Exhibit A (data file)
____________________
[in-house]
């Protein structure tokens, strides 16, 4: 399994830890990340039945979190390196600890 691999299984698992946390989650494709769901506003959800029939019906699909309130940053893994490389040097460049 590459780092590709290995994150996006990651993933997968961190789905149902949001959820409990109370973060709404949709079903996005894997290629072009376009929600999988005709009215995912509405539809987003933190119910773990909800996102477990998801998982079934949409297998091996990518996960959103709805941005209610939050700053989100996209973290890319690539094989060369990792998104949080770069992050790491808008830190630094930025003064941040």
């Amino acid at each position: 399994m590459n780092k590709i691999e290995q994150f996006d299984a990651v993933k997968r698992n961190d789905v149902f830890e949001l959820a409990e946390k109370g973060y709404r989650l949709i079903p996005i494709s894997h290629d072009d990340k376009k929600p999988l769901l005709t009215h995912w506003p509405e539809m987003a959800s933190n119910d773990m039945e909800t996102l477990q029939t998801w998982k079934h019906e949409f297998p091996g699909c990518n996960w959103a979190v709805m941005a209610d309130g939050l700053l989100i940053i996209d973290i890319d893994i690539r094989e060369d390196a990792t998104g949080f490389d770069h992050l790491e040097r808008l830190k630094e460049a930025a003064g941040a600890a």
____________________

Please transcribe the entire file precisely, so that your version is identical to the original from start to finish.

[in-house]
């Protein structure tokens, strides 16, 4: 399994830890990340039945979190390196600890 691999299984698992946390989650494709769901506003959800029939019906699909309130940053893994490389040097460049 590459780092590709290995994150996006990651993933997968961190789905149902949001959820409990109370973060709404949709079903996005894997290629072009376009929600999988005709009215995912509405539809987003933190119910773990909800996102477990998801998982079934949409297998091996990518996960959103709805941005209610939050700053989100996209973290890319690539094989060369990792998104949080770069992050790491808008830190630094930025003064941040």
């Amino acid at each position: 399994m590459n780092k590709i691999e290995q994150f996006d299984a990651v993933k997968r698992n961190d789905v149902f830890e949001l959820a409990e946390k109370g973060y709404r989650l949709i079903p996005i494709s894997h290629d072009d990340k376009k929600p999988l769901l005709t009215h995912w506003p509405e539809m987003a959800s933190n119910d773990m039945e909800t996102l477990q029939t998801w998982k079934h019906e949409f297998p091996g699909c990518n996960w959103a979190v709805m941005a209610d309130g939050l700053l989100i940053i996209d973290i890319d893994i690539r094989e060369d390196a990792t998104g949080f490389d770069h992050l790491e040097r808008l830190k630094e460049a930025a003064g941040a600890a």